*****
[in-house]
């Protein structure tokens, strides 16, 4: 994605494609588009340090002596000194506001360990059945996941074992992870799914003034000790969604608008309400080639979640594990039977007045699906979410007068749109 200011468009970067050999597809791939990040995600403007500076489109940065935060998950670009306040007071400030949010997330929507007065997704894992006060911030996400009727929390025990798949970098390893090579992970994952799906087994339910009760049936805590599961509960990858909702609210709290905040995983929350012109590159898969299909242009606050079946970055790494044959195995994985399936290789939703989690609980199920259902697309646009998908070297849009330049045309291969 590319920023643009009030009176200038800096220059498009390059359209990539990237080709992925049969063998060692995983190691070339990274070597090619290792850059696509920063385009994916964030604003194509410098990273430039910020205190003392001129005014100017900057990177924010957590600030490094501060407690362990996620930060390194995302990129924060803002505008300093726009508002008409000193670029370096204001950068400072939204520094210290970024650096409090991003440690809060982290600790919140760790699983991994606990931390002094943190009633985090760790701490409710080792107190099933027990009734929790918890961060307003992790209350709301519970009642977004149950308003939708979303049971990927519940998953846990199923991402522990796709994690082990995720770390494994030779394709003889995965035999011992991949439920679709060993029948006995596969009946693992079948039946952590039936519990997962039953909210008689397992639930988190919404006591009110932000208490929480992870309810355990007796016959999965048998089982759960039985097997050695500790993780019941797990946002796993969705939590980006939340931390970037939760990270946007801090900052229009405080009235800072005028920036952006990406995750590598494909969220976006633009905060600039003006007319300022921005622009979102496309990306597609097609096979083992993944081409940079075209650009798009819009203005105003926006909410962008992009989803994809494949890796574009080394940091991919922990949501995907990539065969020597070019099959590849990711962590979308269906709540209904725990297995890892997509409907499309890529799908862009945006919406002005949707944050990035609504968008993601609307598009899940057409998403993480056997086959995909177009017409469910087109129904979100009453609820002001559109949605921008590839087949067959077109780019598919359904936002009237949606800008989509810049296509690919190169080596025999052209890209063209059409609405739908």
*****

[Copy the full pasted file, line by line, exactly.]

[in-house]
């Protein structure tokens, strides 16, 4: 994605494609588009340090002596000194506001360990059945996941074992992870799914003034000790969604608008309400080639979640594990039977007045699906979410007068749109 200011468009970067050999597809791939990040995600403007500076489109940065935060998950670009306040007071400030949010997330929507007065997704894992006060911030996400009727929390025990798949970098390893090579992970994952799906087994339910009760049936805590599961509960990858909702609210709290905040995983929350012109590159898969299909242009606050079946970055790494044959195995994985399936290789939703989690609980199920259902697309646009998908070297849009330049045309291969 590319920023643009009030009176200038800096220059498009390059359209990539990237080709992925049969063998060692995983190691070339990274070597090619290792850059696509920063385009994916964030604003194509410098990273430039910020205190003392001129005014100017900057990177924010957590600030490094501060407690362990996620930060390194995302990129924060803002505008300093726009508002008409000193670029370096204001950068400072939204520094210290970024650096409090991003440690809060982290600790919140760790699983991994606990931390002094943190009633985090760790701490409710080792107190099933027990009734929790918890961060307003992790209350709301519970009642977004149950308003939708979303049971990927519940998953846990199923991402522990796709994690082990995720770390494994030779394709003889995965035999011992991949439920679709060993029948006995596969009946693992079948039946952590039936519990997962039953909210008689397992639930988190919404006591009110932000208490929480992870309810355990007796016959999965048998089982759960039985097997050695500790993780019941797990946002796993969705939590980006939340931390970037939760990270946007801090900052229009405080009235800072005028920036952006990406995750590598494909969220976006633009905060600039003006007319300022921005622009979102496309990306597609097609096979083992993944081409940079075209650009798009819009203005105003926006909410962008992009989803994809494949890796574009080394940091991919922990949501995907990539065969020597070019099959590849990711962590979308269906709540209904725990297995890892997509409907499309890529799908862009945006919406002005949707944050990035609504968008993601609307598009899940057409998403993480056997086959995909177009017409469910087109129904979100009453609820002001559109949605921008590839087949067959077109780019598919359904936002009237949606800008989509810049296509690919190169080596025999052209890209063209059409609405739908």